By Elliot Lewis.
You can keep your security at a “state of the art’ level despite the ever-changing and advancing world of IT solutions by using the techniques of Mitigation Effectiveness analysis.
In my last article, about the Principle of Imminent Obsolescence, I discussed how any given security mitigation can, and will, eventually go obsolete based on changes in the environment happening around them. The question then becomes: how can we tell when a mitigation is maintaining or losing its effectiveness? How can we tell when it’s time to double-down on something that’s working well for us, or divest of something that may not be what you need any more to maintain a secure environment?
A SAMPLE CASE STUDY: WHEN TO DO A MITIGATION EFFECTIVENESS ANALYSIS
Recently I had a call from a client—they came to me asking for advice on which next generation firewall product would be the best choice for their environment because, I was told, “We are going to spend about $2M on these firewall upgrades this year and need to know we’re buying the best brand for our needs.”
Apparently, they had already gone to two security technology resellers – and the resellers were more than happy to help them spend $2M on these new firewalls. When the time came to cut the purchase order, the CIO and CFO came back the CISO and said, “Please go check with our Security Consultant first and get his input – make sure we’ve got the right products in mind.” When the CISO and I had our call, I started the conversation by asking him a simple question that the resellers had apparently not asked: “Why do you think you need to spend $2M on these firewalls? What has changed in the environment that this is now a necessary expense when you are working on so many other issues?”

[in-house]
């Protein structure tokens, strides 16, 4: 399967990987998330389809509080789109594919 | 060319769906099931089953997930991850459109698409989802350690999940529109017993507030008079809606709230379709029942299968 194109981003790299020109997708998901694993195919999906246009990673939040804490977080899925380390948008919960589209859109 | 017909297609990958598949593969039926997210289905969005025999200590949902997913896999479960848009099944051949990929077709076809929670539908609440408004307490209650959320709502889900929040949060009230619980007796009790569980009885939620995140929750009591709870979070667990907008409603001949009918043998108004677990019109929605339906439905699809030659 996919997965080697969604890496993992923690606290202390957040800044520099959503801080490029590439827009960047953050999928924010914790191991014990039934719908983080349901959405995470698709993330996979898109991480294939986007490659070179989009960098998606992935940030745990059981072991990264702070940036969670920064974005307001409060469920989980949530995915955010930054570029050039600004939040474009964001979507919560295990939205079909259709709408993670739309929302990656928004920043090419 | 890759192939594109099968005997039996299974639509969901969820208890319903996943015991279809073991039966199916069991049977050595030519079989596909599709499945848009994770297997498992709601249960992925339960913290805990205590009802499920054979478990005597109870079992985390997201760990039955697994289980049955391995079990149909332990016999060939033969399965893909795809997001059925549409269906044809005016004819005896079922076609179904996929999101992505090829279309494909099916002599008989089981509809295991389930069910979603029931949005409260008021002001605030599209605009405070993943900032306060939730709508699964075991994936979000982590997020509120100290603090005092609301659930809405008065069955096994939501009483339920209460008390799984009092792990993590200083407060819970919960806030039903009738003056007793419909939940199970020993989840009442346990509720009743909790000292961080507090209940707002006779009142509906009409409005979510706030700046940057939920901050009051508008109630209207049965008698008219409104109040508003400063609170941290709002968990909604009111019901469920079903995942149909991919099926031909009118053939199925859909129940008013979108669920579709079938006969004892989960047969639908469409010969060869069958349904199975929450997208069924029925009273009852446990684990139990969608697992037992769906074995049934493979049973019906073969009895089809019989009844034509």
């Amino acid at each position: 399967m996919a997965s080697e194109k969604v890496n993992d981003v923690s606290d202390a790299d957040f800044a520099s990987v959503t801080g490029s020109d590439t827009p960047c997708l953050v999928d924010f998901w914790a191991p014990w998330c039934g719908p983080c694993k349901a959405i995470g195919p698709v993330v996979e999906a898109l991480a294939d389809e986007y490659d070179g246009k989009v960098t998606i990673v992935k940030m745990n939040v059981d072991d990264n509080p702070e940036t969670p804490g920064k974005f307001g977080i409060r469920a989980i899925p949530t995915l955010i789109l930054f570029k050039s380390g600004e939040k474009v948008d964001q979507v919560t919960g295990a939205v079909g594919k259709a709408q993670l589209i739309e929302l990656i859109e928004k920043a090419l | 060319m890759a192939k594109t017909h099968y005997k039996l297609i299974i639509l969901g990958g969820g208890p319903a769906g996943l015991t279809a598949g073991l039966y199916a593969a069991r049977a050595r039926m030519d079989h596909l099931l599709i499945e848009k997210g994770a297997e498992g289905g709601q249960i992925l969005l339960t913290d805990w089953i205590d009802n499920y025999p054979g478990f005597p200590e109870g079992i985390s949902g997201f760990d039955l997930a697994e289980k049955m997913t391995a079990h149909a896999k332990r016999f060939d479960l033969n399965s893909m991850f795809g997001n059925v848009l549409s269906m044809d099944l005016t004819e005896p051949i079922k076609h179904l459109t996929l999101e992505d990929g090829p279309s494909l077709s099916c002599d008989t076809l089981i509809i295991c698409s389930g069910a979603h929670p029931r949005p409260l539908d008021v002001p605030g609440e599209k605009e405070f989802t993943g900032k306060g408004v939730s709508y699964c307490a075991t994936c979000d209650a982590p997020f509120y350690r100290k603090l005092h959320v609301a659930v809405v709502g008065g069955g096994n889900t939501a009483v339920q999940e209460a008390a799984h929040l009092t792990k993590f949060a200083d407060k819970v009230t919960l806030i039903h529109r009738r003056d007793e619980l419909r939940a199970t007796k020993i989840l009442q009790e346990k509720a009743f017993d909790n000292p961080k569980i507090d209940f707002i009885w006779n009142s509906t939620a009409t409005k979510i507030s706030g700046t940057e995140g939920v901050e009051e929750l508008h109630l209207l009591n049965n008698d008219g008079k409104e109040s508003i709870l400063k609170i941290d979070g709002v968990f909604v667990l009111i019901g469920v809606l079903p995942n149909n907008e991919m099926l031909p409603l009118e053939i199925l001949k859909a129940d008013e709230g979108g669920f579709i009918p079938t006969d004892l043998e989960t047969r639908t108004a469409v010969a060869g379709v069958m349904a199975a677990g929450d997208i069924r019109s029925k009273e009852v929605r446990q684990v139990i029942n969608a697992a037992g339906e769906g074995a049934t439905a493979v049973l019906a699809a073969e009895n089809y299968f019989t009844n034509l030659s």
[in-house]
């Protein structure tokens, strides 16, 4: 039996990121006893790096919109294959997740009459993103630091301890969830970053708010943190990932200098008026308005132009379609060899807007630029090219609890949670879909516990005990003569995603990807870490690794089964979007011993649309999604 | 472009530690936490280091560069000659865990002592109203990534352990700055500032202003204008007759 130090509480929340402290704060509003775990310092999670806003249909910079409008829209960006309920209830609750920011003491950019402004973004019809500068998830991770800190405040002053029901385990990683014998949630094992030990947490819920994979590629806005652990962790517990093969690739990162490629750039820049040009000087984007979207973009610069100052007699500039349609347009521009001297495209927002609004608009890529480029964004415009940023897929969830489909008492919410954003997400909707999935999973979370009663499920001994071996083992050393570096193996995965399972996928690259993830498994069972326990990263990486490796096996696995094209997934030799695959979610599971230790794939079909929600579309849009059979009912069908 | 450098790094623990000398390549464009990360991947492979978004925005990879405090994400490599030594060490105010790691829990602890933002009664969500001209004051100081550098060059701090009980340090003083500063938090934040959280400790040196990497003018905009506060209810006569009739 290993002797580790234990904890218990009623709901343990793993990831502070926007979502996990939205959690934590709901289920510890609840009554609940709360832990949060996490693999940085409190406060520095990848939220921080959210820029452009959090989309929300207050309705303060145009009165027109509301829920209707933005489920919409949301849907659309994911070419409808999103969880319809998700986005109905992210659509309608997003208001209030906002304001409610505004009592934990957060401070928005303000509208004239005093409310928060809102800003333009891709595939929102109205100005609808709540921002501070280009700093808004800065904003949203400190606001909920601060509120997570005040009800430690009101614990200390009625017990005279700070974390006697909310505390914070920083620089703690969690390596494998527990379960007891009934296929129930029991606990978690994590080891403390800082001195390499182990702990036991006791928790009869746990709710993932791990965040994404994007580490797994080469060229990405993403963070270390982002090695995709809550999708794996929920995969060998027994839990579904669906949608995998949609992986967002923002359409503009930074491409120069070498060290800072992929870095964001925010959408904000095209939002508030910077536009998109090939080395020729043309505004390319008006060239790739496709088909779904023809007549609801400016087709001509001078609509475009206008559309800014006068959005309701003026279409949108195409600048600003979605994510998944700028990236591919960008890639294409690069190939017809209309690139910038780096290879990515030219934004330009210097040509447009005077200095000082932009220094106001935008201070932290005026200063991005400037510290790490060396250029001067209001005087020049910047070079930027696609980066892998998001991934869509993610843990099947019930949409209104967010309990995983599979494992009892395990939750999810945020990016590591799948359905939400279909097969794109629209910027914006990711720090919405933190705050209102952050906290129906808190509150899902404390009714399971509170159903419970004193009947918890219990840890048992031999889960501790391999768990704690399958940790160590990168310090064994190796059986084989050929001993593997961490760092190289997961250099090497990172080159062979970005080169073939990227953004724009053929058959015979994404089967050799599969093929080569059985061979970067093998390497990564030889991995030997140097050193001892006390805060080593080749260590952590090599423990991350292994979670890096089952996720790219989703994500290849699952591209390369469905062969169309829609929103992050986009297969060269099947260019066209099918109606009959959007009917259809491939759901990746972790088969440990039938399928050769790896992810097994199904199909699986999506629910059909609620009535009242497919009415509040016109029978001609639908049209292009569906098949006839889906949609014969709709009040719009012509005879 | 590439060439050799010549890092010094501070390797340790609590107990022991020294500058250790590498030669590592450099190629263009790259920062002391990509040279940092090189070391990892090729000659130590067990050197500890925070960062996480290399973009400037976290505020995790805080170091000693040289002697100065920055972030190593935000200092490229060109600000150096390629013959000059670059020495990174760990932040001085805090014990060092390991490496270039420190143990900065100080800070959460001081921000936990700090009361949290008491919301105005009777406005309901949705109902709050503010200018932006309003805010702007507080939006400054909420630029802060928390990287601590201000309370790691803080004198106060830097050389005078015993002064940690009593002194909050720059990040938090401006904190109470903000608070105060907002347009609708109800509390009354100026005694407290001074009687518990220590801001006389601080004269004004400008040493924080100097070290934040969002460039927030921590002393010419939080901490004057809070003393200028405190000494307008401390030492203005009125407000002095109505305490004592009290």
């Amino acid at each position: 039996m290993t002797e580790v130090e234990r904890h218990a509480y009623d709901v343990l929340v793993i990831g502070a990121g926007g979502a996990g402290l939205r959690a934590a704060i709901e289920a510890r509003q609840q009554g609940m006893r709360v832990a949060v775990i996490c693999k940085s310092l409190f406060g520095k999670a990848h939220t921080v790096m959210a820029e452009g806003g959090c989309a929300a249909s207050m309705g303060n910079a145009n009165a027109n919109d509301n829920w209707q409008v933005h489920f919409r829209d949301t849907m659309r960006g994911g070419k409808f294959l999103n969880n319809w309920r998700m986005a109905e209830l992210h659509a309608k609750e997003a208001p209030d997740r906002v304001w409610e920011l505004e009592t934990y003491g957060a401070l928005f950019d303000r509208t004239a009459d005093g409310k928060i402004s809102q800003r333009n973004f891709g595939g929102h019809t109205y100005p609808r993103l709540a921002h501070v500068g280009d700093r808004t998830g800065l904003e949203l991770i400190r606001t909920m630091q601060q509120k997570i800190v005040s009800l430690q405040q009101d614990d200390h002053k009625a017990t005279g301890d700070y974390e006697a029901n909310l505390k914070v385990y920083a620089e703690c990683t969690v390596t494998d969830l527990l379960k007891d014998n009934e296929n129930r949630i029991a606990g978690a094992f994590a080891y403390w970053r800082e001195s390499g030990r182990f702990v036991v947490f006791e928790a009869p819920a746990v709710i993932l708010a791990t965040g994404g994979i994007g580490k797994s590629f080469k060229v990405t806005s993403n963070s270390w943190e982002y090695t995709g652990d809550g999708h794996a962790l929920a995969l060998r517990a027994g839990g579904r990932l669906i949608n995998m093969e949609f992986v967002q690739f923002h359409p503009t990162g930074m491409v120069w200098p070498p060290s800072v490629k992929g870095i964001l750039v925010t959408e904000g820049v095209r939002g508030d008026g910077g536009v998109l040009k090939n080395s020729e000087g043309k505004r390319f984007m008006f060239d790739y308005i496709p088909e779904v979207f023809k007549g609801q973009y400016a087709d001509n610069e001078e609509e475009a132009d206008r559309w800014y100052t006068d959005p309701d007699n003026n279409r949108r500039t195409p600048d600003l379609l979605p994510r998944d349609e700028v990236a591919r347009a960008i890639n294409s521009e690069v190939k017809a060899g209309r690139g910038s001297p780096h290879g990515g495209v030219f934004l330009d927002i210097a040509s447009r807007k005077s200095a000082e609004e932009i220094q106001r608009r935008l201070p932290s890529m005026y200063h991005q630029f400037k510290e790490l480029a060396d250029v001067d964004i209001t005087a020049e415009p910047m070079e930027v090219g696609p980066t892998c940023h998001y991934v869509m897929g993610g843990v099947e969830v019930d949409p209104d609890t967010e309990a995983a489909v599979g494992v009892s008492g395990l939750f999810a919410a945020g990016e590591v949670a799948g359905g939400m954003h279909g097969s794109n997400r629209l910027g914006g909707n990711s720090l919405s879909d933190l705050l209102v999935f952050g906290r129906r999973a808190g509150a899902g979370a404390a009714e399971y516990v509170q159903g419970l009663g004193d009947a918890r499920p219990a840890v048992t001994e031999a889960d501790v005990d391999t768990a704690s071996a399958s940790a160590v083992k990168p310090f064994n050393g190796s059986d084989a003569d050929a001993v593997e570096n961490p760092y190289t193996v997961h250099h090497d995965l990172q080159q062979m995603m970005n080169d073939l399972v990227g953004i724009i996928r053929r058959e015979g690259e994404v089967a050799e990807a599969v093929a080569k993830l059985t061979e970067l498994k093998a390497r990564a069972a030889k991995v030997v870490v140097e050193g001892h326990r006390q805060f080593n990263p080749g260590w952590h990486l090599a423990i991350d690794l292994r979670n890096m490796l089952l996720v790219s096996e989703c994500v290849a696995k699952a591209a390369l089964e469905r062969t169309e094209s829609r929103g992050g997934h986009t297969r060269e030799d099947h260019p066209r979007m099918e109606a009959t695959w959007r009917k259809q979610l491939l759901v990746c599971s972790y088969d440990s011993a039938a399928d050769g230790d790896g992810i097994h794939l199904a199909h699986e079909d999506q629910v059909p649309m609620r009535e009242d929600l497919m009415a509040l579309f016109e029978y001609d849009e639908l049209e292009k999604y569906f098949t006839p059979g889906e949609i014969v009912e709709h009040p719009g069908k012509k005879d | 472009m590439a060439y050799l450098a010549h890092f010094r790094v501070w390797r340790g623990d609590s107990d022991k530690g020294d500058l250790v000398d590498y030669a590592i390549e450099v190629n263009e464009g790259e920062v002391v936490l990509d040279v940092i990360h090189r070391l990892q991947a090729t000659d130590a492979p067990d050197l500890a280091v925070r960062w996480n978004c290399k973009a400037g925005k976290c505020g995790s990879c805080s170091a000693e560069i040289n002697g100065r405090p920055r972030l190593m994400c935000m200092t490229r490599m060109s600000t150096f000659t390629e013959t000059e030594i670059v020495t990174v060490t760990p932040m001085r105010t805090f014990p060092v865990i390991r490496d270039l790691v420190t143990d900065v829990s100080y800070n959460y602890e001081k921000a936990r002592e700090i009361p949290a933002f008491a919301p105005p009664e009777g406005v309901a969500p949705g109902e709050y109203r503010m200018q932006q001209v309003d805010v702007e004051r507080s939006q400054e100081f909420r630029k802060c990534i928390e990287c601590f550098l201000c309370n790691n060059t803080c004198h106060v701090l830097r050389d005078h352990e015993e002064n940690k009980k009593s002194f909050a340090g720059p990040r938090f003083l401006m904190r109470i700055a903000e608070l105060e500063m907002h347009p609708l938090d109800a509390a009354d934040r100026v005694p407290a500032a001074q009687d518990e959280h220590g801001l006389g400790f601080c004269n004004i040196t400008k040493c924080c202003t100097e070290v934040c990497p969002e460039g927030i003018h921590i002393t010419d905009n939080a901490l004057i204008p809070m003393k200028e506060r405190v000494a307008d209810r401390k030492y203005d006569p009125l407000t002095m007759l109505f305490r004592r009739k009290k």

His response: “The Audit Team is telling us the maintenance contracts on the original firewalls are coming due, and we need to upgrade the firewalls now.” OK, understood—so we went and talked to the Audit Team, and asked them, “What technical requirements were driving the $2M firewall upgrade?”
The Audit Team’s answer was disconcerting at best: “The firewall vendor told us it needs to be done.&edquo; OK—full stop—the company was about to spend $2M on firewall upgrades because the firewall vendor said it was necessary? It was time for a Mitigation Effectiveness analysis!
THE PROCESS: THE ART OF THE EFFECTIVE USE OF CORPORATE THREAT MODELING
We proceeded by working with the client to go over the original environment requirements that drove the purchase and installation of the two firewalls in place today. To get clarity on the firewalls’ original effectiveness, we performed a quick threat model analysis of that original environment so that we had a proper baseline comparison point.
At the time of installation 5 years ago, the company had been running completely out of one datacenter, with only corporate owned and managed end clients, with complete consolidation of storage, business systems, back office ops and web presence in that one consolidated datacenter environment. Therefore, at the time of installation, those two firewalls were very successfully covering 95% of all dataflows for the company